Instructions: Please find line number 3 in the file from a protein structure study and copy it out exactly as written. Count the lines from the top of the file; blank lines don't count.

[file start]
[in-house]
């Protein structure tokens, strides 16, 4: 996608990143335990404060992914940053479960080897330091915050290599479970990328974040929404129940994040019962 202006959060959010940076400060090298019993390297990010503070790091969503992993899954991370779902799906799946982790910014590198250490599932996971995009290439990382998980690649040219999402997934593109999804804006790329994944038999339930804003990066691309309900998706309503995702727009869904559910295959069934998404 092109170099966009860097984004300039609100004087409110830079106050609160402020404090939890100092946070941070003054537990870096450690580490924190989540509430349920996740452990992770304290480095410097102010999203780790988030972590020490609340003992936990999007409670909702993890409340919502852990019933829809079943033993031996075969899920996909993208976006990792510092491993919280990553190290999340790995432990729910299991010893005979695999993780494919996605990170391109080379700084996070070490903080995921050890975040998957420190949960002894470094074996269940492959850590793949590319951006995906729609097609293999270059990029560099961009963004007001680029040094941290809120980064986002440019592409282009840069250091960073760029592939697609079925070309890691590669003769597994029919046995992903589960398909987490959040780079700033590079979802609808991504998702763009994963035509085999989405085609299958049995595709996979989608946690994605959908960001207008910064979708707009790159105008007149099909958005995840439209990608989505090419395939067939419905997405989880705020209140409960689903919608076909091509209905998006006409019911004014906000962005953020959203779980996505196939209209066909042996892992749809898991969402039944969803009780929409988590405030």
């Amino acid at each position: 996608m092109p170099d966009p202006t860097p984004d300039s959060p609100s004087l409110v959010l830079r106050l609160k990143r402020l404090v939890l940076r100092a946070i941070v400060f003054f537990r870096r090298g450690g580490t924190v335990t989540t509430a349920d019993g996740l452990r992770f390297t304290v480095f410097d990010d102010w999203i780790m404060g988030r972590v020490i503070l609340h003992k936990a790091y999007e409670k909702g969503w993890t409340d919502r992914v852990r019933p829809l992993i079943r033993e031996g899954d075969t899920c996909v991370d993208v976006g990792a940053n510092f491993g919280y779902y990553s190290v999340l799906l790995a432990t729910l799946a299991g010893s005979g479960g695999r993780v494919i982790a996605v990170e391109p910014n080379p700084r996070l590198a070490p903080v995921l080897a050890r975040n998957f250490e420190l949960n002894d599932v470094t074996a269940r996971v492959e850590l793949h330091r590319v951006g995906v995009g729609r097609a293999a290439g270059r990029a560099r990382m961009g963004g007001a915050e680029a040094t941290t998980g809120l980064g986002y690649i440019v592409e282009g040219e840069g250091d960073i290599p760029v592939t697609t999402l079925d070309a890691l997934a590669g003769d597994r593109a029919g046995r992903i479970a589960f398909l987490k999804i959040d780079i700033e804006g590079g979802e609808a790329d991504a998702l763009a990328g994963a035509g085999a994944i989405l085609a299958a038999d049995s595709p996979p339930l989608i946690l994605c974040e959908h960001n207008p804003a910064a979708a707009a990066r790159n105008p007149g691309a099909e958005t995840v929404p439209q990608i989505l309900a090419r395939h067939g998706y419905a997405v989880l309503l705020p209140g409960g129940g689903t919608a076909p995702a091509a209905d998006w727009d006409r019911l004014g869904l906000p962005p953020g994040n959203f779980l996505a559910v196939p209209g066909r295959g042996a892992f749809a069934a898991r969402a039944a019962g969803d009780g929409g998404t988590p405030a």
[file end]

């Amino acid at each position: 996608m092109p170099d966009p202006t860097p984004d300039s959060p609100s004087l409110v959010l830079r106050l609160k990143r402020l404090v939890l940076r100092a946070i941070v400060f003054f537990r870096r090298g450690g580490t924190v335990t989540t509430a349920d019993g996740l452990r992770f390297t304290v480095f410097d990010d102010w999203i780790m404060g988030r972590v020490i503070l609340h003992k936990a790091y999007e409670k909702g969503w993890t409340d919502r992914v852990r019933p829809l992993i079943r033993e031996g899954d075969t899920c996909v991370d993208v976006g990792a940053n510092f491993g919280y779902y990553s190290v999340l799906l790995a432990t729910l799946a299991g010893s005979g479960g695999r993780v494919i982790a996605v990170e391109p910014n080379p700084r996070l590198a070490p903080v995921l080897a050890r975040n998957f250490e420190l949960n002894d599932v470094t074996a269940r996971v492959e850590l793949h330091r590319v951006g995906v995009g729609r097609a293999a290439g270059r990029a560099r990382m961009g963004g007001a915050e680029a040094t941290t998980g809120l980064g986002y690649i440019v592409e282009g040219e840069g250091d960073i290599p760029v592939t697609t999402l079925d070309a890691l997934a590669g003769d597994r593109a029919g046995r992903i479970a589960f398909l987490k999804i959040d780079i700033e804006g590079g979802e609808a790329d991504a998702l763009a990328g994963a035509g085999a994944i989405l085609a299958a038999d049995s595709p996979p339930l989608i946690l994605c974040e959908h960001n207008p804003a910064a979708a707009a990066r790159n105008p007149g691309a099909e958005t995840v929404p439209q990608i989505l309900a090419r395939h067939g998706y419905a997405v989880l309503l705020p209140g409960g129940g689903t919608a076909p995702a091509a209905d998006w727009d006409r019911l004014g869904l906000p962005p953020g994040n959203f779980l996505a559910v196939p209209g066909r295959g042996a892992f749809a069934a898991r969402a039944a019962g969803d009780g929409g998404t988590p405030a």